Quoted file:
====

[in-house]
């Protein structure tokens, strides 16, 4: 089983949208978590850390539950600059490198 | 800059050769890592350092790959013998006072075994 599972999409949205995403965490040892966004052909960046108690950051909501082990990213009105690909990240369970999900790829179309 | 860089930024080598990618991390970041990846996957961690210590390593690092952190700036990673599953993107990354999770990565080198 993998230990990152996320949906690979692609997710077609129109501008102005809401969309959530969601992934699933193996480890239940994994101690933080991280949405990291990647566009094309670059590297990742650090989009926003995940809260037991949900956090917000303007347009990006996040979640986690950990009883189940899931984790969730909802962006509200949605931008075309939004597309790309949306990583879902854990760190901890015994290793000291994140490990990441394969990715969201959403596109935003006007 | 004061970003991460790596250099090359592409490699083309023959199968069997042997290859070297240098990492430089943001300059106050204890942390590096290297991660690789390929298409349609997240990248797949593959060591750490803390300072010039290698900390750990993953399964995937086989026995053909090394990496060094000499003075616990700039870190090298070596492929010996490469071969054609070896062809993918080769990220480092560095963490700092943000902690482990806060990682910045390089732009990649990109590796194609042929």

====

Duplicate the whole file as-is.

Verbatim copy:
[in-house]
């Protein structure tokens, strides 16, 4: 089983949208978590850390539950600059490198 | 800059050769890592350092790959013998006072075994 599972999409949205995403965490040892966004052909960046108690950051909501082990990213009105690909990240369970999900790829179309 | 860089930024080598990618991390970041990846996957961690210590390593690092952190700036990673599953993107990354999770990565080198 993998230990990152996320949906690979692609997710077609129109501008102005809401969309959530969601992934699933193996480890239940994994101690933080991280949405990291990647566009094309670059590297990742650090989009926003995940809260037991949900956090917000303007347009990006996040979640986690950990009883189940899931984790969730909802962006509200949605931008075309939004597309790309949306990583879902854990760190901890015994290793000291994140490990990441394969990715969201959403596109935003006007 | 004061970003991460790596250099090359592409490699083309023959199968069997042997290859070297240098990492430089943001300059106050204890942390590096290297991660690789390929298409349609997240990248797949593959060591750490803390300072010039290698900390750990993953399964995937086989026995053909090394990496060094000499003075616990700039870190090298070596492929010996490469071969054609070896062809993918080769990220480092560095963490700092943000902690482990806060990682910045390089732009990649990109590796194609042929």